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Immigration levels require skilful assessment when size really matters

Prosperity relies on a growing population, and levels of skilled migration are a crucial ingredient, write Mark Stone and Andrew Rimington.

Prosperity relies on a growing population, and levels of skilled migration are a crucial ingredient, write Mark Stone and Andrew Rimington.

CONTROVERSY has continued in the two years since the former prime minister Kevin Rudd declared himself a supporter of a "Big Australia". This contrasts with his successor, Julia Gillard, who strongly opposed the "big" notion on environment and sustainability grounds. The Department of Treasury's revision of the Intergenerational Report brought the issue into focus with one scenario suggesting that Australia may reach a population of about 35 million or 36 million by 2050. Is this realistic and is it sustainable?

The opposing arguments have been voiced by well-recognised commentators. Demographer Bernard Salt in his latest book The Big Tilt explores issues around the impact of baby boomers exiting the workforce and the need for them to be replaced. The opposing view is espoused by Dick Smith in his book Population Crisis, which argues strongly for a smaller Australia.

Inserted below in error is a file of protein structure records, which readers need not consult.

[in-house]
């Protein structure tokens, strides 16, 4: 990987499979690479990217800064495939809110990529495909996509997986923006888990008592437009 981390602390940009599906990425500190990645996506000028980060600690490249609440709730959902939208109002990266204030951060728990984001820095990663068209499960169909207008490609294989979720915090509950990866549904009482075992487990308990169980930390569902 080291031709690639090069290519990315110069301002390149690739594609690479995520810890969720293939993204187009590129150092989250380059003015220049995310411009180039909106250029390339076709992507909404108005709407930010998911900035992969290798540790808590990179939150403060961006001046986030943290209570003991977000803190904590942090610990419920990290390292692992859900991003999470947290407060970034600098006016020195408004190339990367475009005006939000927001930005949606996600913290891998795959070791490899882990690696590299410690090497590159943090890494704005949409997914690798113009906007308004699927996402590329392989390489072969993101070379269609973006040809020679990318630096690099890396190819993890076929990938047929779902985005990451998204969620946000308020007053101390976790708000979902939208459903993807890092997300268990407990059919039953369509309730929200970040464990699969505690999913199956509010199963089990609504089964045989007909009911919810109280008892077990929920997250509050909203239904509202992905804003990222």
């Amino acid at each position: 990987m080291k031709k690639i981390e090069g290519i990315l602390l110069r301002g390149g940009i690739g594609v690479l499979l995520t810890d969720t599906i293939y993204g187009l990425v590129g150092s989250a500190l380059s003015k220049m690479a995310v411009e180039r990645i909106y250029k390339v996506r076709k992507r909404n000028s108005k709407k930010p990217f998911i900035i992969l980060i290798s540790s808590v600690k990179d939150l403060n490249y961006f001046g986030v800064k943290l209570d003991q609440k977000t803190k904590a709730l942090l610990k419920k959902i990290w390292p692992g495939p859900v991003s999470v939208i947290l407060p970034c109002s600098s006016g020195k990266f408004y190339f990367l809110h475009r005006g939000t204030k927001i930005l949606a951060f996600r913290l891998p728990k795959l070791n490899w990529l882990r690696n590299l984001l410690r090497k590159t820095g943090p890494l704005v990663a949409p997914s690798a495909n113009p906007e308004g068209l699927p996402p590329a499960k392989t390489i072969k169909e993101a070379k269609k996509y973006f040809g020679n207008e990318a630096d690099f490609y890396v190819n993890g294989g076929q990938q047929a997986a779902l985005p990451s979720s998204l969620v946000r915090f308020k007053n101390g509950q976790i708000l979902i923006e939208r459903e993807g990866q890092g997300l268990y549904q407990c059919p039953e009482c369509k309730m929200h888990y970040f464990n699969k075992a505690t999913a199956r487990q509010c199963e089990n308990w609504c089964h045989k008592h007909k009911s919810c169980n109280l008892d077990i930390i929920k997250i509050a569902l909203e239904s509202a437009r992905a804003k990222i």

The truth is somewhere in the middle. There are 5.3 million baby boomers making up 24 per cent of the population with the oldest turning 65 this year. About 3.3 million remain in the workforce (about 36 per cent of the total labour market), and it is expected that only 16 per cent will still be working by 2020. The exit of baby boomers to retirement will lead to an unparalleled loss of skill and experience. However, it is worth noting that the effects of the Global Financial Crisis pushed the average retirement age of about 55 years to beyond 60 years by 2010. Recent research by the University of Tasmania indicates that many baby boomers are now considering a deferral of retirement until about 64 years of age.